Tracy Oliver’s love letter to the iconic New York neighborhood continues as Harlem is back for season 2!

“We’re picking up, literally, right where we left off,” Oliver told Shadow and Act in a recent interview. “We’re not time jumping, so we’re dealing with the immediate aftermath of the cliffhanger that everyone saw in season one and we’re just picking up with everybody’s careers and love stories and everything as we left it. I think the magic this season is about these women finding their own personal happiness and their own joy.”

For characters like Angie, portrayed by Shoniqua Shandai, a lot of finding their joy is pinpointing exactly where it stems from.

“For her, the outward affirmation or validation of who she is, is the job, is the world being able to see that she’s the star she feels she is, but being able to be like, ‘OK, no matter what’s going on in my world, no matter what job I have, this is my truth…that I am loved,” she said.

As we witness Angie’s growth, we also see Quinn (Grace Byers) evolve, however, she is faced with some harsh realities throughout the new season.

“There is a soft spot that I have actually developed for Quinn as I have played her,” said Byers. “And I think that we can all relate to [her], even if we’ve never been in those exact circumstances. We can relate to the feelings that are there. So for Quinn, there have been feelings of being despondent, feelings of hopelessness and I think that when we kind of go through the colors of our own canvas and our own emotions, we find that there are those places to delve into and say, ‘Oh, I haven’t really visited this one in a long time.’ And to lend that to the character, I think, was a little cathartic. It was a blessing to me to be able to do it.”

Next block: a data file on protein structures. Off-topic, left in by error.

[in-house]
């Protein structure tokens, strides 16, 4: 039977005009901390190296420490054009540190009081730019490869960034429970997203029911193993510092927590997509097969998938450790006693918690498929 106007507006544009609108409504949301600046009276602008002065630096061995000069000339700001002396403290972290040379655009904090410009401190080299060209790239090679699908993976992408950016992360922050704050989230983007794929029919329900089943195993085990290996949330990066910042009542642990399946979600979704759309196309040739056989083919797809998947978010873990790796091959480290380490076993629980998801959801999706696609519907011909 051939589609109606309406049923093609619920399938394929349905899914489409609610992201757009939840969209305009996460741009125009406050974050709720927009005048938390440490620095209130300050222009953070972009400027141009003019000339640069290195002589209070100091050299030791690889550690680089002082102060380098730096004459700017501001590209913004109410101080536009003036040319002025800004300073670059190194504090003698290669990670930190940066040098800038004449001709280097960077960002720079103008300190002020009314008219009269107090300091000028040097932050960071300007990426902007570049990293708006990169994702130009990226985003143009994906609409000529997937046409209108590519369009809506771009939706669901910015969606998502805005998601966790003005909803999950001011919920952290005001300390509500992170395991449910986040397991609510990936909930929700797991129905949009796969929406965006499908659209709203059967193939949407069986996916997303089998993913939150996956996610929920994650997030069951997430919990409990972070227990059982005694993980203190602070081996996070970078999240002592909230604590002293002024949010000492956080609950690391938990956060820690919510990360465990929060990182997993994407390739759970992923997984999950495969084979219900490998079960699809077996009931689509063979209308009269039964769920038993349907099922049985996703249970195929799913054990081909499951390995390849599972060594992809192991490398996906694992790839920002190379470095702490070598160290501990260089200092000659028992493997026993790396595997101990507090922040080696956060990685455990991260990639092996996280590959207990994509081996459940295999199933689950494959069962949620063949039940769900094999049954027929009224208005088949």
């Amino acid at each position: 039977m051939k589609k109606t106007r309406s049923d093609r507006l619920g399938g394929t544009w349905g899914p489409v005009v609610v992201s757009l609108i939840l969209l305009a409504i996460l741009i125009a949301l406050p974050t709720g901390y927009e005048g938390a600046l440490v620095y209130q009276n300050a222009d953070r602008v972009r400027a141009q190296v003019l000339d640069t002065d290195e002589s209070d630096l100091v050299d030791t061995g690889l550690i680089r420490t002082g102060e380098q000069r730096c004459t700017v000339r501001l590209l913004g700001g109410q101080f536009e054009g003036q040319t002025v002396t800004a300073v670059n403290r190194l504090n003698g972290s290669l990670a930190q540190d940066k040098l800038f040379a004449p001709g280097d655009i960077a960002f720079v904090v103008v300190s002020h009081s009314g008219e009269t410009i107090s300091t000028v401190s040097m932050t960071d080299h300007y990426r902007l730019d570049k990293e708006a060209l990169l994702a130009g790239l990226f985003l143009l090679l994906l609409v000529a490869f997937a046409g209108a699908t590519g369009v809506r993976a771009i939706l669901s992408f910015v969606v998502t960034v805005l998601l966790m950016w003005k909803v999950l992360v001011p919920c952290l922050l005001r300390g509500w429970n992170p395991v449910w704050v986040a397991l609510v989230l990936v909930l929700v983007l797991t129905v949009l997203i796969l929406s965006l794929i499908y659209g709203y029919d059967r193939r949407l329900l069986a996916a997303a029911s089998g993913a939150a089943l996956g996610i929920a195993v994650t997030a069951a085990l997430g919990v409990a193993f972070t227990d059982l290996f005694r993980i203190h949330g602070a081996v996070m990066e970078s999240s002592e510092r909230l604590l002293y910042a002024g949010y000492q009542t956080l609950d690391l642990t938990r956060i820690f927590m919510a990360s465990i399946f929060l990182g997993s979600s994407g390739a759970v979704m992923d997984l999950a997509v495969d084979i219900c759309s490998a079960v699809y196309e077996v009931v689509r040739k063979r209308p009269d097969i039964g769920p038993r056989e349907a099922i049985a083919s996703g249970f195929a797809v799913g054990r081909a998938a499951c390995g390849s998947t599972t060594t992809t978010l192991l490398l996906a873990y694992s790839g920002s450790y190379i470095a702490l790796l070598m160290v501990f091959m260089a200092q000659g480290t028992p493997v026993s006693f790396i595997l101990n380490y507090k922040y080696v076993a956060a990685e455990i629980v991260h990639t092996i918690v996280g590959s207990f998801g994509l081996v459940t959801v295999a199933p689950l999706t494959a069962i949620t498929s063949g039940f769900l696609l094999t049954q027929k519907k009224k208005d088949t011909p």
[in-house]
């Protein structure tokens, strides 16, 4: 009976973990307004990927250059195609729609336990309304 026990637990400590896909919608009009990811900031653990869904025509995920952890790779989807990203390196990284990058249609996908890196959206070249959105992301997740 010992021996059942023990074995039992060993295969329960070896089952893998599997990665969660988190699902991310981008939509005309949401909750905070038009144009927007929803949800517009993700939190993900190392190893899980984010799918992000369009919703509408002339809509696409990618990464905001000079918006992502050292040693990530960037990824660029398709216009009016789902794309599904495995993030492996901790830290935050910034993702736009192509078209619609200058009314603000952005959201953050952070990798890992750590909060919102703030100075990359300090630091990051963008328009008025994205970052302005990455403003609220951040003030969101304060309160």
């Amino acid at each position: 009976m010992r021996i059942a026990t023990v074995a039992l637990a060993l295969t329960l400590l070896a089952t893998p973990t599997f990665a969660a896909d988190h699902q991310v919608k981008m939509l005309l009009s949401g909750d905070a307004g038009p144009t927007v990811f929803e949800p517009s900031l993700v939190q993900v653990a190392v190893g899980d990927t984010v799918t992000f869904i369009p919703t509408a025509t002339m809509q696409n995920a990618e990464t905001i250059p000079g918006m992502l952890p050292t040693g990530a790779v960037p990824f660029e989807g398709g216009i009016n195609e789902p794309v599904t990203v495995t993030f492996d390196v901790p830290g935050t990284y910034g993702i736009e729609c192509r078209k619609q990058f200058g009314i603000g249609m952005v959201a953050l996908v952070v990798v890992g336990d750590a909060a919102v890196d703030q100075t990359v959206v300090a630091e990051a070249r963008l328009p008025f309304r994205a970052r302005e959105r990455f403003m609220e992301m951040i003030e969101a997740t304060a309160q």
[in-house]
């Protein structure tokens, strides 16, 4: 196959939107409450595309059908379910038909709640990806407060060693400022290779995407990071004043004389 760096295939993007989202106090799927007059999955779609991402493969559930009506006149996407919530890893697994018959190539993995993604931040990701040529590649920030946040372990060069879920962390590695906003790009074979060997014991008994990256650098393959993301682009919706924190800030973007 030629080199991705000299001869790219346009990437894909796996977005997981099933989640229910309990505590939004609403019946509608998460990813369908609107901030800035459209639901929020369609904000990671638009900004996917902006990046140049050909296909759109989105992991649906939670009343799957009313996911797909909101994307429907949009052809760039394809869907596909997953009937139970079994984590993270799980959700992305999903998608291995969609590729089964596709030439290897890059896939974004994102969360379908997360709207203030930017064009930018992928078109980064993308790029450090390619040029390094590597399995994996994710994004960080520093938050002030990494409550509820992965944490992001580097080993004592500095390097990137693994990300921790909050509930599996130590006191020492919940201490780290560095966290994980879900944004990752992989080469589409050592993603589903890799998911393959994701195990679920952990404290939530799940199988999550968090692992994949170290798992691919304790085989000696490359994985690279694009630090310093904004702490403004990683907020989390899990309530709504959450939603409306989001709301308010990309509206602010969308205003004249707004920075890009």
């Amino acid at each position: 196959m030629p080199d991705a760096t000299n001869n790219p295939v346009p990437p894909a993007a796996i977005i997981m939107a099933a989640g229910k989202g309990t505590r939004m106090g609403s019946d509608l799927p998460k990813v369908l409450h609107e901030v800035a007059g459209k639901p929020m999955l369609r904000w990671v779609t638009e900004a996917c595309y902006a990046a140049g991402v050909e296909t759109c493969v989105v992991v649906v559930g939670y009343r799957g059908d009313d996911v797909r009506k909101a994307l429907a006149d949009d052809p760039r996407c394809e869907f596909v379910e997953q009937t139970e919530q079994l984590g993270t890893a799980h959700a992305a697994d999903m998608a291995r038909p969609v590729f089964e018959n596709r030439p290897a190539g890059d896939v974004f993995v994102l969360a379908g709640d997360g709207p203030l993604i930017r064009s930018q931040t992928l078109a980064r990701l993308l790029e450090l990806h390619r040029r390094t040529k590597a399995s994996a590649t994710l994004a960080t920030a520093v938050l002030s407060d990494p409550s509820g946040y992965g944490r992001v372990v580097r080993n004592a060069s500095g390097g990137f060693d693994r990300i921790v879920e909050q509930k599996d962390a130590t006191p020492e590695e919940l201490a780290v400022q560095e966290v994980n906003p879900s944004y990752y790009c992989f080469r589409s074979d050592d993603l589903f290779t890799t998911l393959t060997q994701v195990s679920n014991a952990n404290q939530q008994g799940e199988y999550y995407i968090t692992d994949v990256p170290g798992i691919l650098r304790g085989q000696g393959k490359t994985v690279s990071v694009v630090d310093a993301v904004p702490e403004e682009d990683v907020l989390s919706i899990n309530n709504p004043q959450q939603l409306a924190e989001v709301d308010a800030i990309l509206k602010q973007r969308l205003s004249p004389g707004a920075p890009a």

And speaking of growth, Tyler Lepley explained how his character Ian truly becomes a man in this season of Harlem.

“We get to watch Ian grow into a man and deal with some of the things that come with wishing for all of these blessings,” said Lepley.

Furthermore, he says this season is about taking any of the cards life deals you and learning from it.

His one true love, Camille (Meagan Good), is also leveling up her life and taking those lessons with stride.

“She is taking more accountability and she is being more about, ‘No, I’m gonna take my life by the reins and go after what I want,’ and more open-minded, but more intentional about everything,” said Good. “Not just wanting or desiring something and working towards it, but like, ‘What are the things I need to put in place for the things I really want for my life?’ She’s discovering who she is not. She’s discovering who she thought she was.”

As the characters in Harlem continue to tug at the heartstrings of those watching, Jerrie Johnson’s continued wish is that the show is a safe space for women who have rarely seen themselves properly reflected on TV.

“I want the people coming up now to be like, ‘Oh, we had Harlem, I felt seen by Harlem. Because I watched Harlem, I decided to go into tech, or I decided to go into anthropology, or I decided to be a designer, I decided to choose acting or be a performer, or whatever,'” she said.

“I want to normalize Black female friendships,” she continued. “So, that in this next journey, this next ascension, people acknowledge that Black women don’t have to have conversations with white executive heads explaining to them why it’s important for Black women to see Black female friendships on screen.”

Season 2 of Harlem is now available for streaming on Amazon’s Prime Video.